Chang School student gets ‘F’-ed

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By Lee Richardson
News Editor

A former Chang School student may not be able to apply to college in time for the course’s January start because of a failed grade.

The fail grade in question shouldn’t be there to begin with, according to Bruna Sanches. She never failed any of the required coursework because she dropped the class.

“I did not do any assignments for this course and it was not more than eight weeks in,” said Sanches. “That’s what we have, eight weeks to drop the course.”

A week after she dropped the History of Photography class through RAMSS, she was re-enrolled in the same class, according to Sanches, who didn’t notice the discrepancy at the time.

Sanches is talking with Human Resources to try to get the grade off her transcript, which could take some time since the university has to research into how it could have happened.

“I’m probably not even going to be able to start in January 2011, it’ll be probably September because of this,” said Sanches, referring to an Independent Digital Photography course at Seneca she wants to apply for.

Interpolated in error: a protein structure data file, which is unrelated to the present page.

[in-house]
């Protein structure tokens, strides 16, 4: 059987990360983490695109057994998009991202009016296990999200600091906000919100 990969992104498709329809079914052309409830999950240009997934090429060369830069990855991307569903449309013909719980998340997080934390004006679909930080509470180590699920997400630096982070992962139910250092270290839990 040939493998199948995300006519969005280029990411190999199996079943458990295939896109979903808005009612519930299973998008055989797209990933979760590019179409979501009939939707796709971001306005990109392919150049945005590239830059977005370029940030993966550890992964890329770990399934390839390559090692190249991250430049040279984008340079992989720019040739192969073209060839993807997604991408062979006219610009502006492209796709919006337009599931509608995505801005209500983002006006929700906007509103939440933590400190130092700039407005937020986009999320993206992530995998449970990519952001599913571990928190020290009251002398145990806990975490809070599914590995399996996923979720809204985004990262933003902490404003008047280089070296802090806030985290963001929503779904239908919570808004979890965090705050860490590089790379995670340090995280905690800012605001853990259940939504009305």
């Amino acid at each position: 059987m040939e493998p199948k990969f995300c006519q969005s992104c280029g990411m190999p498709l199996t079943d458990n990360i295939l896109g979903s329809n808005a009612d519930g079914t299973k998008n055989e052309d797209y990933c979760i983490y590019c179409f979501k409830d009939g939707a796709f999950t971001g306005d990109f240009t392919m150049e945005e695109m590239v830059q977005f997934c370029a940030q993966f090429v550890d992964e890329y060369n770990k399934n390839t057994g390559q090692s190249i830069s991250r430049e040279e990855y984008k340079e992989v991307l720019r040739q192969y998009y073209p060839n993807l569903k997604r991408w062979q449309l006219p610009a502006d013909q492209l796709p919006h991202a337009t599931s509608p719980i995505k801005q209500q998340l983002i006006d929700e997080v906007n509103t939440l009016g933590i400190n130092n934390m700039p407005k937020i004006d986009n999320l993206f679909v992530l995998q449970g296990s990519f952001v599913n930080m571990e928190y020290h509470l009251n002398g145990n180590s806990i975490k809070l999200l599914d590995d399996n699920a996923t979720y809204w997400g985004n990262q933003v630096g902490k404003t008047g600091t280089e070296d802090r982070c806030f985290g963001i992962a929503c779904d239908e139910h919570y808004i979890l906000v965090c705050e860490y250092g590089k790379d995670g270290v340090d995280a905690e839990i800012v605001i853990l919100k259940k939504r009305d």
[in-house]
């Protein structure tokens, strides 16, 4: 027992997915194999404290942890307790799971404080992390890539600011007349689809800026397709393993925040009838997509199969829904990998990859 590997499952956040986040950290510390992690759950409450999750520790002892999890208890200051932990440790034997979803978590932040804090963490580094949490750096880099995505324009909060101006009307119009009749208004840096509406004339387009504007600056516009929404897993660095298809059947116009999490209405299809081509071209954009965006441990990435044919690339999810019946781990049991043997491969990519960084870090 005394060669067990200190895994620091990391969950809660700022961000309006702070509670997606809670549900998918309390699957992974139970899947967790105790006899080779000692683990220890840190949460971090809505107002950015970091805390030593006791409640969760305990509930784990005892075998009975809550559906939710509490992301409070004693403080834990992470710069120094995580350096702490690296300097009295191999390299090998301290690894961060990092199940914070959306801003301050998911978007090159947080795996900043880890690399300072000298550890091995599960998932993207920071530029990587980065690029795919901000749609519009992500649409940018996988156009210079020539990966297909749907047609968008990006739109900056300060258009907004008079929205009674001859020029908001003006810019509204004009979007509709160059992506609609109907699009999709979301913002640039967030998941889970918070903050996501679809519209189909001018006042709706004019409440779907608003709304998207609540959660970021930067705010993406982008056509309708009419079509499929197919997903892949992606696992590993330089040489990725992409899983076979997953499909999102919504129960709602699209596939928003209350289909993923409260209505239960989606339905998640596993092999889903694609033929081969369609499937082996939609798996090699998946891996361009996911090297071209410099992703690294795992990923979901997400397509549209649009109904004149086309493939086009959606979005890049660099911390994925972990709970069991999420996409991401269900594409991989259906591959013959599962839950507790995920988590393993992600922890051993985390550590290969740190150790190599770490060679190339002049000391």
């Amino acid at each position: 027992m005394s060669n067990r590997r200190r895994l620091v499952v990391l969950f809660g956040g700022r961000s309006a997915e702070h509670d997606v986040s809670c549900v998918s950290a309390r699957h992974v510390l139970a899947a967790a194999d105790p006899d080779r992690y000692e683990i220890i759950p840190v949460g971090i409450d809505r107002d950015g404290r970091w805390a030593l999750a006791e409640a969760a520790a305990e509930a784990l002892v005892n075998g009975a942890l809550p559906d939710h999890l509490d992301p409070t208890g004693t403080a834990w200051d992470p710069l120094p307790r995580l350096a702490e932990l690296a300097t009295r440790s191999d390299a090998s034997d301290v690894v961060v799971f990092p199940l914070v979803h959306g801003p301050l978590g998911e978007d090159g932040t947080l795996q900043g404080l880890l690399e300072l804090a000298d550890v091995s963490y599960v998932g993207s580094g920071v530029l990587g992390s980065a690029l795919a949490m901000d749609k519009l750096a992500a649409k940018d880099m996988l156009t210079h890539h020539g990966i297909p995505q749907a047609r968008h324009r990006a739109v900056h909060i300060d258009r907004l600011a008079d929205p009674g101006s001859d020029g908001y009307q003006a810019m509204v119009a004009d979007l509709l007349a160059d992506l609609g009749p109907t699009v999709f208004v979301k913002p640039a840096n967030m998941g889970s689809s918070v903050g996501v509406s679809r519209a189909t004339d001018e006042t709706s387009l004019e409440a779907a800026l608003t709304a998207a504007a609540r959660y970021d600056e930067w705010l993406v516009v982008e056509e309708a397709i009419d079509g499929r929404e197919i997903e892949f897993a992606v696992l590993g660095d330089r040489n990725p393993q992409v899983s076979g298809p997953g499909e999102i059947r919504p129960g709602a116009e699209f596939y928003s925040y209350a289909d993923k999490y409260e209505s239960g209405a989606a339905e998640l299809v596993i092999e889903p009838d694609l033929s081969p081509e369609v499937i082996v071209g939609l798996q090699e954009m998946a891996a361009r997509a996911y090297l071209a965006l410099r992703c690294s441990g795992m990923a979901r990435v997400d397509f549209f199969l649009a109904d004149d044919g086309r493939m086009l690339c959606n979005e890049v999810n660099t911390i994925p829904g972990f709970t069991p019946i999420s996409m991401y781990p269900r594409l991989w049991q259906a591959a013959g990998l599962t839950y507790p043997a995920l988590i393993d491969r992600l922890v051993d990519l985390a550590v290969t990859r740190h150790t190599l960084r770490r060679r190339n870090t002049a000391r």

“I don’t want it to show as failed, because it’s not like I went to the course and I tried and I failed, I just dropped the course,” said Sanches. “It would have been different if I failed, I’d say ‘oh well I failed, sorry, I’m not very good at history.’”

The assistant to Ken Scullion of enrollment services, who did not want to give her name, said the best course of action for Sanches, (who dropped the course in 2008 and has been working full-time to save for her enrollment at Seneca), would be to file an appeal with the university.

The appeal process begins at the department level, and if still standing is submitted to the student’s program department or school, or the Chang School for Continuing Education courses.

If the student wants to further appeal the decision of the department or school, they must approach the Dean at the faculty level within ten days. If no decision has been reached after this point, students can appeal to the Senate if they don’t agree with the faculty level decision.

However, according to Scullion’s assistant, it may be too late for Sanches to file an appeal.

“I don’t have any proof,” said Sanches. “I never even cared before because I didn’t expect it to show.”

Photo: Tim Alamenciak

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